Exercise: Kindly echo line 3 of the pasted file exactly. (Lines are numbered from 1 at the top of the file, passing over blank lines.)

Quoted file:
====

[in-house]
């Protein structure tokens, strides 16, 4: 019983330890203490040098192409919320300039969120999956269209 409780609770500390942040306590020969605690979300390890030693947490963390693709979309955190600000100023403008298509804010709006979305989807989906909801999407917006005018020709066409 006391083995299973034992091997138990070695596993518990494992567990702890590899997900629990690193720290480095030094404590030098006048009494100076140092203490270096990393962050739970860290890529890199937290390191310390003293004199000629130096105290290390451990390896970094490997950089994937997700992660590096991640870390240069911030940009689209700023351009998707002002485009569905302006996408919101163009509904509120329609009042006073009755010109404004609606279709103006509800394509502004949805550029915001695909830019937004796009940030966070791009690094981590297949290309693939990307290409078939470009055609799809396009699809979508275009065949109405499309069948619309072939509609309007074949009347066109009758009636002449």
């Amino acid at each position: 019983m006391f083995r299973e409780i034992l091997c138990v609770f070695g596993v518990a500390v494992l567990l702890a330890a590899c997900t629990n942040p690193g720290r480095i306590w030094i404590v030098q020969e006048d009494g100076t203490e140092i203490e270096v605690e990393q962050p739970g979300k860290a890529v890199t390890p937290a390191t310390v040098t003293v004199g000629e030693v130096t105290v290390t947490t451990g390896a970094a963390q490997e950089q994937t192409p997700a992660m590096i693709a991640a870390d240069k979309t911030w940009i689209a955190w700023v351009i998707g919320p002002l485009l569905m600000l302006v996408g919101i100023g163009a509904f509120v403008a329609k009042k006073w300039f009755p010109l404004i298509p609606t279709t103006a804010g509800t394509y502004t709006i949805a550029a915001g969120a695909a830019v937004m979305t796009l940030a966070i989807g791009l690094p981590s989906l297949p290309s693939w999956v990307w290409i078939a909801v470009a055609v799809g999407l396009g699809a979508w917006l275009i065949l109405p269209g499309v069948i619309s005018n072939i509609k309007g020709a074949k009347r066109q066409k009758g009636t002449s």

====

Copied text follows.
């Amino acid at each position: 019983m006391f083995r299973e409780i034992l091997c138990v609770f070695g596993v518990a500390v494992l567990l702890a330890a590899c997900t629990n942040p690193g720290r480095i306590w030094i404590v030098q020969e006048d009494g100076t203490e140092i203490e270096v605690e990393q962050p739970g979300k860290a890529v890199t390890p937290a390191t310390v040098t003293v004199g000629e030693v130096t105290v290390t947490t451990g390896a970094a963390q490997e950089q994937t192409p997700a992660m590096i693709a991640a870390d240069k979309t911030w940009i689209a955190w700023v351009i998707g919320p002002l485009l569905m600000l302006v996408g919101i100023g163009a509904f509120v403008a329609k009042k006073w300039f009755p010109l404004i298509p609606t279709t103006a804010g509800t394509y502004t709006i949805a550029a915001g969120a695909a830019v937004m979305t796009l940030a966070i989807g791009l690094p981590s989906l297949p290309s693939w999956v990307w290409i078939a909801v470009a055609v799809g999407l396009g699809a979508w917006l275009i065949l109405p269209g499309v069948i619309s005018n072939i509609k309007g020709a074949k009347r066109q066409k009758g009636t002449s």